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Choices of the Heart: The Margaret Sanger Story (1995)

Margaret Sanger, a nurse who, in 1914, became a pioneering crusader for women's reproductive rights after she published a booklet on birth control techniques that flew in the face of a law ... See full summary »

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Cast

Cast overview, first billed only:
...
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Bill Sanger
...
...
Anita Block
Tom McCamus ...
Mr. Schlesinger
...
Ed Cady
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Arnold Scopes
Jeff Pustil ...
Heller
...
Mr. Higgins
...
Narrator
Ron Hartmann ...
Dr. Benjamin (as Ron Hartman)
...
Nan Higgins
...
Leo Krulic
Patrick Galligan ...
D.A. Whitman
Sandra Crljenica ...
Peggy Sanger
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Storyline

Margaret Sanger, a nurse who, in 1914, became a pioneering crusader for women's reproductive rights after she published a booklet on birth control techniques that flew in the face of a law established by Anthony Comstock forbidding the dissemination of information on contraception. Sanger later helped to establish America's first birth control clinic in 1916, and in 1925 was one of the founders of Planned Parenthood.

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8 March 1995 (USA)  »

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A heroine properly sung
13 June 2002 | by (Deming, New Mexico, USA) – See all my reviews

Margaret Higgins Sanger has earned her place in human history, and for more reasons than she, or most of us, could know. Her experiences in her own family taught her that population control could help relieve suffering and poverty, and she was willing to pay for the opporunity to make that argument in public, as were a number of her colleagues and kinsmen. But her achievements go far beyond that. From an evolutionary perspective, Homo sapiens is an extraordinarily adaptive animal, due in large part to the incredible complexity of the brains we carry around with us. That three pounds of convoluted tissue has enabled us to vastly improve (and hurry) our adaptation by substituting cultural change for biological change. We don't need to wait around for natural selection to give us wings of flesh and blood. We can invent the airplane. This same success is the greatest threat to our continued existence. Organisms who dominate their environments to the extent that we now do follow an almost identical trajectory in their population growth. Keeping this as brief as possible, the growth curve is S shaped. It starts low and then shoots up like a Scud missile. Unless culture put and end to that skyrocketing growth, then nature itself does, through what Malthus called "vice" and "misery." And Margaret Sanger was one of the individuals who, wittingly or not, promoted the cause of ending that skyrocketing growth by limiting the number of offspring we have. If she hadn't existed, it would have been necessary to invent her. Homo sapiens hasn't solved its population problem yet -- take a look at what's happening in the Amazon rainforest -- but without Sanger's contribution we would undoubtedly be even worse off than we are. Whether we can grasp the lesson she tried to teach in time or not is an empirical question that time will answer.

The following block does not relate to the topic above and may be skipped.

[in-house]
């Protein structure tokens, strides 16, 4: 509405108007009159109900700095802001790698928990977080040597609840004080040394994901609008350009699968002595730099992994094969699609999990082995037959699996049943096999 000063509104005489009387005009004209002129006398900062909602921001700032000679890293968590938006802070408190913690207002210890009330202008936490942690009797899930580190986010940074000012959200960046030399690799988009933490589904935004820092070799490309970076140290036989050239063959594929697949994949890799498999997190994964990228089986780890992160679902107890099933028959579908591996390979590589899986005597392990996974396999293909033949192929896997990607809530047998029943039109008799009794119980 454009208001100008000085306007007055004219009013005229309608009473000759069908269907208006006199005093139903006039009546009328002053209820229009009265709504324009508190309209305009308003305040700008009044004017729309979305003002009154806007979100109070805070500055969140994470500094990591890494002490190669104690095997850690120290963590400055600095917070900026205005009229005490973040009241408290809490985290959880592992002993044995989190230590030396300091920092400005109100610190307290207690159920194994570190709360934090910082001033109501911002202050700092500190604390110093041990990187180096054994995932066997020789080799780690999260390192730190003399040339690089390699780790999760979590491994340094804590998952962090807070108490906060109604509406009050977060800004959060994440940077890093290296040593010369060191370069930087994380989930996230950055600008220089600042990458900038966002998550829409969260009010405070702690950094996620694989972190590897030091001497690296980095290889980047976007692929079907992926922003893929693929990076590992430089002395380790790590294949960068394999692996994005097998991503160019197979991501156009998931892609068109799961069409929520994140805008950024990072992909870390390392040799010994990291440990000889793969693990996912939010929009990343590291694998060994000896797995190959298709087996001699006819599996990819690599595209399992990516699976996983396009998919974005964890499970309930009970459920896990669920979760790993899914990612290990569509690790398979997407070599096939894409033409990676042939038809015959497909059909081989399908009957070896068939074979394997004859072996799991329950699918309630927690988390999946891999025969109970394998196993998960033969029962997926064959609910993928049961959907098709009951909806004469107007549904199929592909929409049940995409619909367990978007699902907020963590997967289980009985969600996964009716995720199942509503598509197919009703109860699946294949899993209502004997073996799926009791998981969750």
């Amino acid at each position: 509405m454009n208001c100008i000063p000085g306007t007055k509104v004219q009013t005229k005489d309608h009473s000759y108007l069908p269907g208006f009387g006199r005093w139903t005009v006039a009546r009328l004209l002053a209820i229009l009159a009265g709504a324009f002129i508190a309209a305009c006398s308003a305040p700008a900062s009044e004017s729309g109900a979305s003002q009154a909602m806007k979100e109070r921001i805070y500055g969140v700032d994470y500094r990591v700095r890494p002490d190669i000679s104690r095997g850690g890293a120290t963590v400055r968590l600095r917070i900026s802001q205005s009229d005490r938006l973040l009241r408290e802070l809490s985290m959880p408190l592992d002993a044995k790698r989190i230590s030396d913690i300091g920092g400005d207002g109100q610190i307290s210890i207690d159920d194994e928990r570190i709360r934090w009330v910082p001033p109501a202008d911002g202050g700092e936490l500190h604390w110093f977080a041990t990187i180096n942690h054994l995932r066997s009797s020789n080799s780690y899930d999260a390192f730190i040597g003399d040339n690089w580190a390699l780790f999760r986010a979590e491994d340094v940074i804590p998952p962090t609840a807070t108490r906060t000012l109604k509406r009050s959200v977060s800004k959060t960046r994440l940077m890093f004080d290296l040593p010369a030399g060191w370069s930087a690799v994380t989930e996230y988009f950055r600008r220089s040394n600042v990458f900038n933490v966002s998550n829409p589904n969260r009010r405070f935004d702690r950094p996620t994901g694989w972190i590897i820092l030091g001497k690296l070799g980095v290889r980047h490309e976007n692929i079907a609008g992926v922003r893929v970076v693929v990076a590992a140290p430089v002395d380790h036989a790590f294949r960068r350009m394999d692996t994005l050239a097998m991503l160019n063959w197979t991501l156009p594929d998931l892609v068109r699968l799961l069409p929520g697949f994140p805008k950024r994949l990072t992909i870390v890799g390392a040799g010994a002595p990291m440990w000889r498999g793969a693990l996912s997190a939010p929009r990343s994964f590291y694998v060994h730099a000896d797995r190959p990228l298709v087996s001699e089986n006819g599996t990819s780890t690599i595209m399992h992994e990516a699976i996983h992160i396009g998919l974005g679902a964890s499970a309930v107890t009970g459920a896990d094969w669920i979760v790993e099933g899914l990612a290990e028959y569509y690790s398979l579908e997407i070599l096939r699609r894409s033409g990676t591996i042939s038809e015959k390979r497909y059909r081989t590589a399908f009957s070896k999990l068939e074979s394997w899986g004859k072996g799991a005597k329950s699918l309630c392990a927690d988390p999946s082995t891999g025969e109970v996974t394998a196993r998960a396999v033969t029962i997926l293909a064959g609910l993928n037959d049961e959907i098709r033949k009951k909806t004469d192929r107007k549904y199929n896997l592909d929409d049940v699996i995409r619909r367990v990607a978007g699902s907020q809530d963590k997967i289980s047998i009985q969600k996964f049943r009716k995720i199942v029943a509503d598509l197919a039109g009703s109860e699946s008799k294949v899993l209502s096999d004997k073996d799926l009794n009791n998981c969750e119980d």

The movie is not extremely demanding, more like a Classic Comics version of Sanger's career. But it's not badly done either. Sanger is capable of being politely sarcastic towards her likeable and well-meaning Irish father. And her nemesis, Anthony Comstock, stops a mob of old-fashioned members of New York's finest from clobbering some poor guy who has been printing Sanger's birth-control pamphlets. Dana Delaney is an entrancing actress, combining as she does a sort of nurturant, almost motherly quality with a good deal of sex appeal, and doing this without being staggeringly beautiful, and despite the beastly wardrobe. Her delivery is understated, as it was in "China Beach." And it seems appropriate that she should be cast opposite Rod Steiger as Comstock who brings the kind of technique and personality to his role as moral gatekeeper that seems designed to pop the safety valve on every pressure cooker in turn-of-the-century New York. Poor Comstock was fighting a losing battle. There has rarely been the kind of florescence in pornography that there was in the Victorian world. Not since Rome. Perhaps it takes that degree of sexual repression to produce such sublimely erotic art. You can't have a community of Dr. Jeyklls without a few Mr. Hydes popping out now and then. Incidentally Comstock achieved his own peculiar brand of fame. When Freudianism was in flower he was frequently used as an example of an ego defense mechanism called "reaction formation." (The notion was actually put together by Freud's daughter, Anna, a psychoanalyst in her own right.) Someone using "reaction formation" as a defense mechanism is compelled to seek out by socially approved means the very thing he loathes and lusts after. For Sam Spade, it was danger. For Comstock it was sex. Imagine all the filthy photographs and books and paintings he needed to plow through in order to judge them unfit for public display. Nice work if you can get it.

This movie is fairly accurate historically, and period New York is nicely rendered out of its Canadian locations. You know what would be interesting? Showing this film in a high school or college class.


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